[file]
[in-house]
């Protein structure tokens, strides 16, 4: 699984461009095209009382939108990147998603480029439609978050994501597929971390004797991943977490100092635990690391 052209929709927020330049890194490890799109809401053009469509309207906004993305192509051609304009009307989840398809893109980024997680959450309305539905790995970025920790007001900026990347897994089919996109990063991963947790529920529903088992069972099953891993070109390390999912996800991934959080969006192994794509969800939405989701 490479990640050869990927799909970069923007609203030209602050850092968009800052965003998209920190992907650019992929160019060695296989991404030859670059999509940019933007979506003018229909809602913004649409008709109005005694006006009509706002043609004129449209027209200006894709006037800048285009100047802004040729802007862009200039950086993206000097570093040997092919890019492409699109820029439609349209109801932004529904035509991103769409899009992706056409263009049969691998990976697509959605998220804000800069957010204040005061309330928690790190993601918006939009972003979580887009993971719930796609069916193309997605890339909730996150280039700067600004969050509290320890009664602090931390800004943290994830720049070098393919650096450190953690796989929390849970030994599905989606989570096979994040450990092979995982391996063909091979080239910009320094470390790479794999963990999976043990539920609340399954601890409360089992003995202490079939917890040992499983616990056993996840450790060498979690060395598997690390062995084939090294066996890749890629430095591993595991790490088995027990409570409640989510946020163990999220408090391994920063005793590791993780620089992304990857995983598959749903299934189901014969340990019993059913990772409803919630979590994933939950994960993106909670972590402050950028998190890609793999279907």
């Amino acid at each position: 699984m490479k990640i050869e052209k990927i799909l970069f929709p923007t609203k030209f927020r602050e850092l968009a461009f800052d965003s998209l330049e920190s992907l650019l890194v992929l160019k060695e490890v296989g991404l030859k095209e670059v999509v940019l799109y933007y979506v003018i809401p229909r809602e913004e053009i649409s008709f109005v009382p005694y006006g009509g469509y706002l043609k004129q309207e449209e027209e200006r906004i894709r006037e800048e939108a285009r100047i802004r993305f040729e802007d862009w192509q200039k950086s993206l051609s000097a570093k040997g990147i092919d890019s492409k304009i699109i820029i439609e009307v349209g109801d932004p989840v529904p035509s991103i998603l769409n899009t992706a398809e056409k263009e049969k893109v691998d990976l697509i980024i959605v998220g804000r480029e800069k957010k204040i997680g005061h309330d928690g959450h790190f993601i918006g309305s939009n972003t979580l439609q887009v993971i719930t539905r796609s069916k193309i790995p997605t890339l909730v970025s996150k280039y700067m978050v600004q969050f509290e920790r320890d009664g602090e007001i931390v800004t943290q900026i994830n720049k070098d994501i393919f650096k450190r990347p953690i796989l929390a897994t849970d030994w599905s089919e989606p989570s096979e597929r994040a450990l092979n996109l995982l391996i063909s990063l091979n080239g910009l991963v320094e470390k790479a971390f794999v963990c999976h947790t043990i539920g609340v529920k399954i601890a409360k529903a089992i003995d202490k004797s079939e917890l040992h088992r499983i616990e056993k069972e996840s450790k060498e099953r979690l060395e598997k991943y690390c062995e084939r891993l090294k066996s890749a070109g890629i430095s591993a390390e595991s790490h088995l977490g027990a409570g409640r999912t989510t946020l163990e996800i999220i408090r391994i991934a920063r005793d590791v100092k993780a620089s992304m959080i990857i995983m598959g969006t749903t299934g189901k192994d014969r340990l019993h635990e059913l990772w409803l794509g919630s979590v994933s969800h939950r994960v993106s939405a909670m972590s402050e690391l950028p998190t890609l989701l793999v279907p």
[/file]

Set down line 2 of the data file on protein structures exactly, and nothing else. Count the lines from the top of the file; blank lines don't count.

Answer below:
């Protein structure tokens, strides 16, 4: 699984461009095209009382939108990147998603480029439609978050994501597929971390004797991943977490100092635990690391 052209929709927020330049890194490890799109809401053009469509309207906004993305192509051609304009009307989840398809893109980024997680959450309305539905790995970025920790007001900026990347897994089919996109990063991963947790529920529903088992069972099953891993070109390390999912996800991934959080969006192994794509969800939405989701 490479990640050869990927799909970069923007609203030209602050850092968009800052965003998209920190992907650019992929160019060695296989991404030859670059999509940019933007979506003018229909809602913004649409008709109005005694006006009509706002043609004129449209027209200006894709006037800048285009100047802004040729802007862009200039950086993206000097570093040997092919890019492409699109820029439609349209109801932004529904035509991103769409899009992706056409263009049969691998990976697509959605998220804000800069957010204040005061309330928690790190993601918006939009972003979580887009993971719930796609069916193309997605890339909730996150280039700067600004969050509290320890009664602090931390800004943290994830720049070098393919650096450190953690796989929390849970030994599905989606989570096979994040450990092979995982391996063909091979080239910009320094470390790479794999963990999976043990539920609340399954601890409360089992003995202490079939917890040992499983616990056993996840450790060498979690060395598997690390062995084939090294066996890749890629430095591993595991790490088995027990409570409640989510946020163990999220408090391994920063005793590791993780620089992304990857995983598959749903299934189901014969340990019993059913990772409803919630979590994933939950994960993106909670972590402050950028998190890609793999279907």